Also, we don't know what other confounders might be at work. We all know of people who drink/smoke/gorge or junkfood and are lean and long-lived. So how do we know whether the "healthy" people we use in a study are healthy because of what they eat or are healthy in SPITE of it?
LWC said…
I agree that the human body is an incredibly complex system with all systems (including the genes) inter-related. Any time a complex system is studied researchers look to try to simplify and separate variables. That this simplification isn't (and can't be) perfect may limit but does not negate the usefulness of the study.

However, I don't agree that the results would necessarily be different in an unhealthy body, let alone opposite. Is there evidence for that? If a type of diet raises C-reactive protein levels in a healthy body, why not in an unhealthy body?
Paleo Huntress said…
Why not? Well, for example, a person with impaired glucose metablism would generally have chronically high blood glucose and possibly chronically high insulin levels- both are EXTREMELY inflammatory. If this person chooses to eat a high carb diet (as reducing the other two macros means increasing the third) you will expect to find an INCREASE in C-reactive proteins. In fact, inflammatory markers are often used to diagnose glucose tolerance.
Paleo Huntress said…
Another example would be diets in folks with renal disease. I diet moderately high in animal protein has been shown to be beneficial in preventing renal disease. However, if a person already has it, the same diet will destroy the kidneys.
carbsane said…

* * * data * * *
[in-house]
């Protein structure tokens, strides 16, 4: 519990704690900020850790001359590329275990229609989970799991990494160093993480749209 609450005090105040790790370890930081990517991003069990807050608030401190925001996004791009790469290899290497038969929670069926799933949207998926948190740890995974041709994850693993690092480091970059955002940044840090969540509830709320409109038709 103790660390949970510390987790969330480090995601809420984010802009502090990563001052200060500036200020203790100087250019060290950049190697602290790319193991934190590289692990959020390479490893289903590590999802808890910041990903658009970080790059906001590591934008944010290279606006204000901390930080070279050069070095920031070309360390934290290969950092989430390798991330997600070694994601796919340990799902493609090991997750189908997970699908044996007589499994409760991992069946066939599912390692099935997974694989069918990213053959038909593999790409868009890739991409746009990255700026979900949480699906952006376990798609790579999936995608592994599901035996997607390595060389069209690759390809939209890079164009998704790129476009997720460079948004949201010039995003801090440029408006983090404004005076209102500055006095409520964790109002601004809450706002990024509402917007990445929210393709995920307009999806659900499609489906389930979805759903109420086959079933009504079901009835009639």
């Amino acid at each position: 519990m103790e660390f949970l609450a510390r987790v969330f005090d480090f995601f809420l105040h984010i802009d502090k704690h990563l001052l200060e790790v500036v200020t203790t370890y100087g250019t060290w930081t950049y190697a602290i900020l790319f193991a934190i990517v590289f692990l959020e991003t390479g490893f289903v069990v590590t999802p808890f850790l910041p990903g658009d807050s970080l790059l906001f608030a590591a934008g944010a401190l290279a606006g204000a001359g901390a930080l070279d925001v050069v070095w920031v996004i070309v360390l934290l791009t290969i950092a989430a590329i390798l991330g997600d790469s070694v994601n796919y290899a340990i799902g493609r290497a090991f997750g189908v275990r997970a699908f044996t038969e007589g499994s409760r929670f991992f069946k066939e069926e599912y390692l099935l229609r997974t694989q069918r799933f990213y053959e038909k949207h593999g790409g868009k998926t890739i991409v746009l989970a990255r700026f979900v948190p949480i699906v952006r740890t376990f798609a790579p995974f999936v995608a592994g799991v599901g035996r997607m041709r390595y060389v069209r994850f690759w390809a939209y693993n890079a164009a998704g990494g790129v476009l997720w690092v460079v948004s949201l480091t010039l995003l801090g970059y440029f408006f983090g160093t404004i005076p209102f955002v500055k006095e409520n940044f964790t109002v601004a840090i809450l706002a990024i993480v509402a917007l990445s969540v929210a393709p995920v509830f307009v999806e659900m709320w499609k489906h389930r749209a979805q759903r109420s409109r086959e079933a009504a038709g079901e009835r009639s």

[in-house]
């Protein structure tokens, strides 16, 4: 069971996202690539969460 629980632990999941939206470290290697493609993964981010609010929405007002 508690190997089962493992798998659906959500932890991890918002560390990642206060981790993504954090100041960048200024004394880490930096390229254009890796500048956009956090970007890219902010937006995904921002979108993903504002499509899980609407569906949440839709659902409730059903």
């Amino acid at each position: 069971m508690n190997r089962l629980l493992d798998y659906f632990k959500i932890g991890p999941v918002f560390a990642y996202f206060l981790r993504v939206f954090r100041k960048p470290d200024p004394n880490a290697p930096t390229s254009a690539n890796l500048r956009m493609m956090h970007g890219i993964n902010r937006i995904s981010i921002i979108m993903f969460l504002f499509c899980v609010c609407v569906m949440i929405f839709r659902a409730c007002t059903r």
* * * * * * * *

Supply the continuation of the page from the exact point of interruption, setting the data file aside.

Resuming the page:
Insulin is anti-inflammatory if anything. There are numerous studies showing that high carb diets are effective in treating diabetes. For example http://www.thelancet.com/journals/lancet/article/PIIS0140-6736(81)90112-4/abstract
LWC said…
I don't dispute that there is more than one cause of inflammation in the human body. Elevated glucose is one source of inflammation, so if you lower you blood glucose level that source will be less. This doesn't change the fact that C-reactive protein produces inflammation as well, and if you're eating a low carb diet, study result (even those of Westman's group) show that C-reactive protein levels rise.

In his 2007 study, Westman's hypothesis that C-reactive protein levels would RISE in the low carb group, in part because they didn't consume the anti-oxidants that the high carb low fat group did. And that hypothesis proved true. Low carb dieters' C-reactive protein levels rose 25% from baseline and low fat dieters' C-reactive protein levels fell 43%. The low carbers did lose more weight, but C-reactive protein (CRP) still rose. I'm no expert, but a brief glance through the literature suggests that elevated CRP levels is not something you want to have.

I don't know much about renal disease except that it can happen to diabetics, so is a result of elevated blood glucose. Eating excess protein stresses the kidney. A healthy kidney can take the added stress, a diseased one can't. This doesn't mean that the additional stress is long term a good idea, but it doesn't mean it's necessarily bad either.

I also don't dispute that there is a range of reactions to inflammation levels, and a given body's reaction is likely related to factors such as genetics or disease. If you've lost the genetic lottery so that your body reacts poorly to inflammation, then lowering causes of inflammation seems a good idea to me.

If the anti-inflammatory effect of lowering blood glucose levels is greater than inflammatory effect of elevated C-reactive protein, It makes sense that other health markers might improve. But it doesn't negate the potential effect of the elevated CRP over time.